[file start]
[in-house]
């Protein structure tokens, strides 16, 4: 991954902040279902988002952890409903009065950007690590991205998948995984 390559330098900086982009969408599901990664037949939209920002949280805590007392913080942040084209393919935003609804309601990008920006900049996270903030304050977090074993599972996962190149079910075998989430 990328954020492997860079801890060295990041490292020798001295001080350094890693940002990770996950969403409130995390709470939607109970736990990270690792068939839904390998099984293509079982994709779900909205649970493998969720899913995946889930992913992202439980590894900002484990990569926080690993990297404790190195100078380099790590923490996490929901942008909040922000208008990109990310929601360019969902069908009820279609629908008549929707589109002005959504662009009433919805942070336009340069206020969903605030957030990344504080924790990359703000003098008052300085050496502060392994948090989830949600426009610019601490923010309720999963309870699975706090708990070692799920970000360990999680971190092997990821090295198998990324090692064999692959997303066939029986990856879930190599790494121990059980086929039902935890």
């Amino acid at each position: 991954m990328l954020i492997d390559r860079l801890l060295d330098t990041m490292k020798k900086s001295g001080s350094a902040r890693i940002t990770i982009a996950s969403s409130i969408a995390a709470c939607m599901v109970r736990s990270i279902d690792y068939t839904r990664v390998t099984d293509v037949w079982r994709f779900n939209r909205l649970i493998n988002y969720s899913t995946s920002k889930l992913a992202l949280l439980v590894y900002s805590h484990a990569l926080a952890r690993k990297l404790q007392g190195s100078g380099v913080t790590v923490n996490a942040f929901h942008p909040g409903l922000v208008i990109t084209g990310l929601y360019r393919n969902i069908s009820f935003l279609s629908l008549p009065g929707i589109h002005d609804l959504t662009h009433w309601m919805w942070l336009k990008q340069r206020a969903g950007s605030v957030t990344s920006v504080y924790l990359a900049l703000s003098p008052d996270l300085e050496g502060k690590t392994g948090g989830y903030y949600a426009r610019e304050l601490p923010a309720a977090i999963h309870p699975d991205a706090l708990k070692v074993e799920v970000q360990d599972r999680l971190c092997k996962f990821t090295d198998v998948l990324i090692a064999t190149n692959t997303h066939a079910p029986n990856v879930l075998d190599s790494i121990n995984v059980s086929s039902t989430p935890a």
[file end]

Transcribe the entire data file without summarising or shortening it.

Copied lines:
[in-house]
């Protein structure tokens, strides 16, 4: 991954902040279902988002952890409903009065950007690590991205998948995984 390559330098900086982009969408599901990664037949939209920002949280805590007392913080942040084209393919935003609804309601990008920006900049996270903030304050977090074993599972996962190149079910075998989430 990328954020492997860079801890060295990041490292020798001295001080350094890693940002990770996950969403409130995390709470939607109970736990990270690792068939839904390998099984293509079982994709779900909205649970493998969720899913995946889930992913992202439980590894900002484990990569926080690993990297404790190195100078380099790590923490996490929901942008909040922000208008990109990310929601360019969902069908009820279609629908008549929707589109002005959504662009009433919805942070336009340069206020969903605030957030990344504080924790990359703000003098008052300085050496502060392994948090989830949600426009610019601490923010309720999963309870699975706090708990070692799920970000360990999680971190092997990821090295198998990324090692064999692959997303066939029986990856879930190599790494121990059980086929039902935890």
């Amino acid at each position: 991954m990328l954020i492997d390559r860079l801890l060295d330098t990041m490292k020798k900086s001295g001080s350094a902040r890693i940002t990770i982009a996950s969403s409130i969408a995390a709470c939607m599901v109970r736990s990270i279902d690792y068939t839904r990664v390998t099984d293509v037949w079982r994709f779900n939209r909205l649970i493998n988002y969720s899913t995946s920002k889930l992913a992202l949280l439980v590894y900002s805590h484990a990569l926080a952890r690993k990297l404790q007392g190195s100078g380099v913080t790590v923490n996490a942040f929901h942008p909040g409903l922000v208008i990109t084209g990310l929601y360019r393919n969902i069908s009820f935003l279609s629908l008549p009065g929707i589109h002005d609804l959504t662009h009433w309601m919805w942070l336009k990008q340069r206020a969903g950007s605030v957030t990344s920006v504080y924790l990359a900049l703000s003098p008052d996270l300085e050496g502060k690590t392994g948090g989830y903030y949600a426009r610019e304050l601490p923010a309720a977090i999963h309870p699975d991205a706090l708990k070692v074993e799920v970000q360990d599972r999680l971190c092997k996962f990821t090295d198998v998948l990324i090692a064999t190149n692959t997303h066939a079910p029986n990856v879930l075998d190599s790494i121990n995984v059980s086929s039902t989430p935890a």